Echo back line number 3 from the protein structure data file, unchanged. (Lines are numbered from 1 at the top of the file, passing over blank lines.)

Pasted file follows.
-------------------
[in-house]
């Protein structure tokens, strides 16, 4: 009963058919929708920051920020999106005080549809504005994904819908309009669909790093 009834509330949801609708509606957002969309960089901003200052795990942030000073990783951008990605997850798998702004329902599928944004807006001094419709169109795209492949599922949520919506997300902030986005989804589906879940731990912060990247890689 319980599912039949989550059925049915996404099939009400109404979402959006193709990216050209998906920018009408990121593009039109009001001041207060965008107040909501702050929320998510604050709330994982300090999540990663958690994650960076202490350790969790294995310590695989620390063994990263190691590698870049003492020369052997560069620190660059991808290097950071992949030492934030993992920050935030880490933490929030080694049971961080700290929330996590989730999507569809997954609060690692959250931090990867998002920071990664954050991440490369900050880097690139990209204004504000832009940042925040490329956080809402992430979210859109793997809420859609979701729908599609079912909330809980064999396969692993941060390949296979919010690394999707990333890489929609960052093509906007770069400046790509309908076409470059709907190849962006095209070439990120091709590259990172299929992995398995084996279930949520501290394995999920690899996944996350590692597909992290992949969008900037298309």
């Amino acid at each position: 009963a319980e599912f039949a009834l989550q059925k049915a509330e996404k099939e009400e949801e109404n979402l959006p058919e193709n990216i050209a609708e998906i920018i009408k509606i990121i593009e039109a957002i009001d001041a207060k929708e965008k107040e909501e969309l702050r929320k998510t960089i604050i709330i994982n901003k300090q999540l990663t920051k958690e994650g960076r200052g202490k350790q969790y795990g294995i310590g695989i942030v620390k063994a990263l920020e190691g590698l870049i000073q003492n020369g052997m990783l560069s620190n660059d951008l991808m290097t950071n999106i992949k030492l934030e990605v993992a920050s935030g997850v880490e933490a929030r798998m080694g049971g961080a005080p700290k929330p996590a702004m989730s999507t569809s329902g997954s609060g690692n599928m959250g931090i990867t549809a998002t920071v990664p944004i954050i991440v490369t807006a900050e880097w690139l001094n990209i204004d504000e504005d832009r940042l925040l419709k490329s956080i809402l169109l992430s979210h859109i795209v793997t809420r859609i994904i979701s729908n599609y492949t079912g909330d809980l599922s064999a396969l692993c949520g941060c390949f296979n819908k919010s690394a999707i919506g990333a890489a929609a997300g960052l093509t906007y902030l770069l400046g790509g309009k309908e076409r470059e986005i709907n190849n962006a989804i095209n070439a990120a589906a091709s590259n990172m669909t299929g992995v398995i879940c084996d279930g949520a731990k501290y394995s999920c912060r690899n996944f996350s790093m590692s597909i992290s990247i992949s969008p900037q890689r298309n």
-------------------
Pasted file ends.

């Amino acid at each position: 009963a319980e599912f039949a009834l989550q059925k049915a509330e996404k099939e009400e949801e109404n979402l959006p058919e193709n990216i050209a609708e998906i920018i009408k509606i990121i593009e039109a957002i009001d001041a207060k929708e965008k107040e909501e969309l702050r929320k998510t960089i604050i709330i994982n901003k300090q999540l990663t920051k958690e994650g960076r200052g202490k350790q969790y795990g294995i310590g695989i942030v620390k063994a990263l920020e190691g590698l870049i000073q003492n020369g052997m990783l560069s620190n660059d951008l991808m290097t950071n999106i992949k030492l934030e990605v993992a920050s935030g997850v880490e933490a929030r798998m080694g049971g961080a005080p700290k929330p996590a702004m989730s999507t569809s329902g997954s609060g690692n599928m959250g931090i990867t549809a998002t920071v990664p944004i954050i991440v490369t807006a900050e880097w690139l001094n990209i204004d504000e504005d832009r940042l925040l419709k490329s956080i809402l169109l992430s979210h859109i795209v793997t809420r859609i994904i979701s729908n599609y492949t079912g909330d809980l599922s064999a396969l692993c949520g941060c390949f296979n819908k919010s690394a999707i919506g990333a890489a929609a997300g960052l093509t906007y902030l770069l400046g790509g309009k309908e076409r470059e986005i709907n190849n962006a989804i095209n070439a990120a589906a091709s590259n990172m669909t299929g992995v398995i879940c084996d279930g949520a731990k501290y394995s999920c912060r690899n996944f996350s790093m590692s597909i992290s990247i992949s969008p900037q890689r298309n």